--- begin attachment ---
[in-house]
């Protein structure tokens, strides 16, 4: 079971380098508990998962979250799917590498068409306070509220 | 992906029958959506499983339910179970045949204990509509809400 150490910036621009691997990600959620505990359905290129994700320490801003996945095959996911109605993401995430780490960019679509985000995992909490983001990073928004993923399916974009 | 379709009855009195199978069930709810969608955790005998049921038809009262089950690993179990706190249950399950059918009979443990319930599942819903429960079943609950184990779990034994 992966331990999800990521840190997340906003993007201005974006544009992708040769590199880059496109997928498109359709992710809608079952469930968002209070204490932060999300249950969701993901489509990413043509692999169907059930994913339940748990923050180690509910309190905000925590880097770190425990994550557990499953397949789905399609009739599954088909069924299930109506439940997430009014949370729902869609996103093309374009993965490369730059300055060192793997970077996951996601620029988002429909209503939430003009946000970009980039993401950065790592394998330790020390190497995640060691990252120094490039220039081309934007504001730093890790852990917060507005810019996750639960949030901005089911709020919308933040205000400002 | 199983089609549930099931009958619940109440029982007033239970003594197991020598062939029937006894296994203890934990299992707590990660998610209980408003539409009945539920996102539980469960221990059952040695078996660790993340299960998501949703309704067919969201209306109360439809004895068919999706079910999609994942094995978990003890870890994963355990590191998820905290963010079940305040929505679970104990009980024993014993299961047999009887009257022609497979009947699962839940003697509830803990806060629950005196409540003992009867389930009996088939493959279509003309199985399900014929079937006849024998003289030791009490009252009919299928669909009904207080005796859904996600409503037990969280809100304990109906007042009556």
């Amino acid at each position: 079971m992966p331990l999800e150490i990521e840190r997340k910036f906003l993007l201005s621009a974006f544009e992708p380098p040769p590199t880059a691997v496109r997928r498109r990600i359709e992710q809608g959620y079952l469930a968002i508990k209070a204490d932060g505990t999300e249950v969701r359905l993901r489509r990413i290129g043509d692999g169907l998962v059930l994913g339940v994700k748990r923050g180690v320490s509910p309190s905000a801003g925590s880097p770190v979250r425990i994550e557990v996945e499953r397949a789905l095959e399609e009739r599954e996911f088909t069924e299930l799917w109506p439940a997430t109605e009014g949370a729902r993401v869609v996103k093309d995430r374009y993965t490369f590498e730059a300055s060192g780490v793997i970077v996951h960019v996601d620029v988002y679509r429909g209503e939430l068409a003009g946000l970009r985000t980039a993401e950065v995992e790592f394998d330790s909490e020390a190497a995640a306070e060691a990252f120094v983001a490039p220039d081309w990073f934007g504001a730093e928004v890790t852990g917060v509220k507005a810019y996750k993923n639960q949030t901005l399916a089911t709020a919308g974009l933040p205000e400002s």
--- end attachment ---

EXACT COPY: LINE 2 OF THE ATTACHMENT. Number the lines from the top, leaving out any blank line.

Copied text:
């Protein structure tokens, strides 16, 4: 079971380098508990998962979250799917590498068409306070509220 | 992906029958959506499983339910179970045949204990509509809400 150490910036621009691997990600959620505990359905290129994700320490801003996945095959996911109605993401995430780490960019679509985000995992909490983001990073928004993923399916974009 | 379709009855009195199978069930709810969608955790005998049921038809009262089950690993179990706190249950399950059918009979443990319930599942819903429960079943609950184990779990034994 992966331990999800990521840190997340906003993007201005974006544009992708040769590199880059496109997928498109359709992710809608079952469930968002209070204490932060999300249950969701993901489509990413043509692999169907059930994913339940748990923050180690509910309190905000925590880097770190425990994550557990499953397949789905399609009739599954088909069924299930109506439940997430009014949370729902869609996103093309374009993965490369730059300055060192793997970077996951996601620029988002429909209503939430003009946000970009980039993401950065790592394998330790020390190497995640060691990252120094490039220039081309934007504001730093890790852990917060507005810019996750639960949030901005089911709020919308933040205000400002 | 199983089609549930099931009958619940109440029982007033239970003594197991020598062939029937006894296994203890934990299992707590990660998610209980408003539409009945539920996102539980469960221990059952040695078996660790993340299960998501949703309704067919969201209306109360439809004895068919999706079910999609994942094995978990003890870890994963355990590191998820905290963010079940305040929505679970104990009980024993014993299961047999009887009257022609497979009947699962839940003697509830803990806060629950005196409540003992009867389930009996088939493959279509003309199985399900014929079937006849024998003289030791009490009252009919299928669909009904207080005796859904996600409503037990969280809100304990109906007042009556």